Your ideal heel height is unique to you. The average is around .75 inches.
A lower heel will put more stress on the hips and lower back. If you are less flexible this may not be right for you.
A higher heel height will help you keep your torso upright. It will be able to maintain proper back position when squatting.
Having a heel on your shoes may place more stress on your knees and force you to exert more effort to move your knees out of the way.
Even a small difference in heel height can translate to big differences in your lift. Keep this in mind when trying different shoes.
There can be heel height differences from one brand to the next. While you think you are buying the same height, it may feel totally different.
There are conflicting ideas about the two main designs for weightlifting shoes. The high top is the traditional design.
There is an idea that having a high top shoe will provide needed ankle support. These shoes also constrict the movement of the ankle too much in the bottom of your quat.
The "new school" design is low cut and does not provide ankle support. The lack of coverage on the ankle provides for free movement.
Most weightlifters today support the low cut design.
Women's weightlifting shoes can vary greatly in their price points. As we'll discuss further below, you could spend anywhere from $15 to hundreds of dollars.
More expensive doesn't always mean better. You want to look for a pair of women's weightlifting shoes that fit your feet and your needs.
There is the theory that a well-constructed shoe with quality materials will end up costing more than a lower quality one.
If you are new to weightlifting it may be smarter to buy a good sturdy mid-range priced shoe. Use these for a few months while you decide if weightlifting is a long-term commitment to you.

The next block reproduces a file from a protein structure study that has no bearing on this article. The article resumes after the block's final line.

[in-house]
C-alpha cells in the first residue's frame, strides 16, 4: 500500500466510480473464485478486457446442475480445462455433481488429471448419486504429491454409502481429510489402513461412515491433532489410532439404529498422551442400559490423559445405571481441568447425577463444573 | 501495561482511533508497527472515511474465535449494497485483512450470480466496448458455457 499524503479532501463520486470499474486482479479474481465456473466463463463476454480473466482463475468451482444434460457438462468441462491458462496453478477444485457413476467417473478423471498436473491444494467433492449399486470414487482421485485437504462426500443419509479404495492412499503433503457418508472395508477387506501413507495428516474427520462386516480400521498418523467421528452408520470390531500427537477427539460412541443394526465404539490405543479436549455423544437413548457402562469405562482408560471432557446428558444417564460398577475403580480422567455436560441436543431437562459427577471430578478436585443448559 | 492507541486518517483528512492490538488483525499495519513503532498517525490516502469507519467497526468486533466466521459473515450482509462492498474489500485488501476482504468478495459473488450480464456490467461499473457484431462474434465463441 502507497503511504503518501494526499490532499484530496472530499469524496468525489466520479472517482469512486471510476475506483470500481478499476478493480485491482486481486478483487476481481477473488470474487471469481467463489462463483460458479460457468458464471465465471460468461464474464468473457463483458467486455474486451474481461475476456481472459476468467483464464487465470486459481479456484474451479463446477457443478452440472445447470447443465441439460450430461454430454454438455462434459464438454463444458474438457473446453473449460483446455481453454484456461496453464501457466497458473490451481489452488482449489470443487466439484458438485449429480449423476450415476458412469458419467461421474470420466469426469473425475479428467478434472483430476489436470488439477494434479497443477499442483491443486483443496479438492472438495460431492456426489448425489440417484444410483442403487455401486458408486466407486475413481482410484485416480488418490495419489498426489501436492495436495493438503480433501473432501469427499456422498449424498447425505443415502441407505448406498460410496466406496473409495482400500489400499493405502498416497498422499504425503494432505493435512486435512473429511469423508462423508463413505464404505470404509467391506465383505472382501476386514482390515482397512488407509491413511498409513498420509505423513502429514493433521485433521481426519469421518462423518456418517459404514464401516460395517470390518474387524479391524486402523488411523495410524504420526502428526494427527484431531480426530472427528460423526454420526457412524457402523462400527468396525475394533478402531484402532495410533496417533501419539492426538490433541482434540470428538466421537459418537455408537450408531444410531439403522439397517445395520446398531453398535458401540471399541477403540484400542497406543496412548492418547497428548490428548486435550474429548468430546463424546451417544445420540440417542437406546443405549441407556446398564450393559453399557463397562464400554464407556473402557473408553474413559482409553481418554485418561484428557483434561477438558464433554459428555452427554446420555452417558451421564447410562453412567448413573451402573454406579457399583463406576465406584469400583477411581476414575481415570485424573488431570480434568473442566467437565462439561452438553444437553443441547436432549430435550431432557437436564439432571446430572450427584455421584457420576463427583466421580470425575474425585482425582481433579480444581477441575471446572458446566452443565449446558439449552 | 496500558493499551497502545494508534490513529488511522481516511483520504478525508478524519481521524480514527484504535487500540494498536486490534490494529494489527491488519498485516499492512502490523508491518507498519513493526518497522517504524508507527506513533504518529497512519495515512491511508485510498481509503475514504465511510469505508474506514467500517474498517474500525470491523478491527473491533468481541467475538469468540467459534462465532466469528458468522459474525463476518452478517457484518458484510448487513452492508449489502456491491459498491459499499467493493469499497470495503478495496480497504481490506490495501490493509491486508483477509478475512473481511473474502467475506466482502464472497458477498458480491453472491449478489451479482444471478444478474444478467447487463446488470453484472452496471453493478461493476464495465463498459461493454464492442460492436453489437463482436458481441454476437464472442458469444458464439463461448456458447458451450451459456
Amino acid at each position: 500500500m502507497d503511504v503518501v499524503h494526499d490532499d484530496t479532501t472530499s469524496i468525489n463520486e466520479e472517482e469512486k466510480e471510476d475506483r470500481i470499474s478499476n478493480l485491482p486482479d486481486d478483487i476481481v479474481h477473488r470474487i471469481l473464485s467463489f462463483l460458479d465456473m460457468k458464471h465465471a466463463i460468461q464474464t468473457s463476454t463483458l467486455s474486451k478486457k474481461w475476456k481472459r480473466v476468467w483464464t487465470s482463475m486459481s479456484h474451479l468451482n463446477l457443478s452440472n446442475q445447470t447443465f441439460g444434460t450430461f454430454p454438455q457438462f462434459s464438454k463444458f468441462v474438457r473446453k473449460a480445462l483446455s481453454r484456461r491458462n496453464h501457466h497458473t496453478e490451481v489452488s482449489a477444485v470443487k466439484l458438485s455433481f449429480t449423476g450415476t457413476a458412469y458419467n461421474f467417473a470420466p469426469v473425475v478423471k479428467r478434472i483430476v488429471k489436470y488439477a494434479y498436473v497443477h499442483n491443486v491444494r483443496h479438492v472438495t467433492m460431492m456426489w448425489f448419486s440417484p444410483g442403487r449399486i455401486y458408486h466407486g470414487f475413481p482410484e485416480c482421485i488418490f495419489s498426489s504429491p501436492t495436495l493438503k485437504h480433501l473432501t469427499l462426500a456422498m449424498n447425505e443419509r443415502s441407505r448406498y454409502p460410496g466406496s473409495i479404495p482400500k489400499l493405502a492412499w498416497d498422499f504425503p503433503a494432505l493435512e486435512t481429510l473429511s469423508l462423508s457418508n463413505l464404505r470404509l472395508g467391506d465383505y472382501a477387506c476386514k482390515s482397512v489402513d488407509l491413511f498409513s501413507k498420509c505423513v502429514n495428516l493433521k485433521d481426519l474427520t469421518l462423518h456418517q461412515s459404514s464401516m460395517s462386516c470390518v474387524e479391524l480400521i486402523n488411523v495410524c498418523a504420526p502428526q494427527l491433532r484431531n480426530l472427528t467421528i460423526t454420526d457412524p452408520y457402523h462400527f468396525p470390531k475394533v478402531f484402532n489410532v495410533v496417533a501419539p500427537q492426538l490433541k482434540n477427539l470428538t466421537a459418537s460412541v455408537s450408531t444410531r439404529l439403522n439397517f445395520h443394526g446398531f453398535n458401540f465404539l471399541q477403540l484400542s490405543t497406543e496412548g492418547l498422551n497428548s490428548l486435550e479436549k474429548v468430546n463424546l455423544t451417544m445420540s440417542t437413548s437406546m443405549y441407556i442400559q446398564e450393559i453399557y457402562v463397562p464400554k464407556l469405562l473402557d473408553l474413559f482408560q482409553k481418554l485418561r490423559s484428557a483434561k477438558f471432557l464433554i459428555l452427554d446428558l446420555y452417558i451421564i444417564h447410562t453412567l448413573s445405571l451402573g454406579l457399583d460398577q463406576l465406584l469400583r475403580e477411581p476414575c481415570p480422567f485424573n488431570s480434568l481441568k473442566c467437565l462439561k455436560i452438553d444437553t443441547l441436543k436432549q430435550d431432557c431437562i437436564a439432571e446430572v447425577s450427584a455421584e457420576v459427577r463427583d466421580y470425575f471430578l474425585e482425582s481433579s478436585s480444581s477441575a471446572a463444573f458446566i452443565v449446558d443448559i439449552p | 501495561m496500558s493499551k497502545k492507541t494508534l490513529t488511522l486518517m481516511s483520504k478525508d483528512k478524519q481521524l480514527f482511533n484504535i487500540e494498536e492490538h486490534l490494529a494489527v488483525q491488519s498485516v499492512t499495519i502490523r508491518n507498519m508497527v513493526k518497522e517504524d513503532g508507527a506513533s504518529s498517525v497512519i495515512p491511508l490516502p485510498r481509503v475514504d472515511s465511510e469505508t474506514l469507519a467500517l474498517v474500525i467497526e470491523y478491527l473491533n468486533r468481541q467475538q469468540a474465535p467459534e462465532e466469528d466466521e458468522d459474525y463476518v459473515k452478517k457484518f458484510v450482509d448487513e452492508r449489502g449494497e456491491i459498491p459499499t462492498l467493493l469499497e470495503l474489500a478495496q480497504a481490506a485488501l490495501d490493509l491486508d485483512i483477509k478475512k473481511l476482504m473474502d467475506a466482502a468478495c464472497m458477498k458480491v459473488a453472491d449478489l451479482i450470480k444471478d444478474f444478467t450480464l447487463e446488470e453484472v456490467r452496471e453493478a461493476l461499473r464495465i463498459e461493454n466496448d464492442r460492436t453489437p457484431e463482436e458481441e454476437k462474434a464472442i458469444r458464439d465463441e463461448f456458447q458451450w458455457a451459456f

You can always invest in a more expensive pair later on if you decide weightlifting is something you want to do seriously or long term.
If you have unusually small or large feet you can probably find shoes on closeout, aren't you lucky.
Brands like Adidas Adipower and Nike are going to be on the more expensive end. Brands like Adidas Powerlift, Rogue Do-win, and VS Athletics are on the less expensive end.
Durability and Construction
The construction of the shoe can dictate what you can do with the shoe. Some companies are only designed for lifting barbells.
Adidas, Nike, Risto, VS, and Rogue Do-Win are all brands that make these shoes. The shoes have stiff uppers and won't flex easy.
Brands like Invo-8, Reebok, and Nike offer multipurpose shoes. They have some more flex to their soles. If you do CrossFit these are the shoes you will want to look at.
The great feature of these shoes is that you won't have to buy multiple pairs of shoes for your workouts.
If you primarily do weightlifting, and less crossfit, then the traditional style fits your needs better.
Let's face it, we all want some style to our shoes. With the growth of the women's weightlifting shoe market, there are a lot more options.
What do you want your heel to be made out of? Do you like the old school wood look? Would you prefer the new school plastic? How about tested and trusted hard rubber?
Most shoes offer straps across the top of the foot. But you need to consider if you want a strap at all. Once you decide you want a strap you have to decide if you want a skinny one, multiple straps, or just one large one.
Where is strap located? Having the strap lay across the top of your foot in the wrong location can hinder your lift.
Look for the brands that offer a full line of women's weightlifting shoes if you want bright or girlie colors. Nike is probably your best here.
Buy Your Shoes
You have the basics of women's weightlifting shoes. The right pair of shoes can make or break your success in weightlifting.
Whatever shoe you choose, make sure that it provides a stable and secure base for your lifting.
Read about the best weightlifting shoes and why they are the best.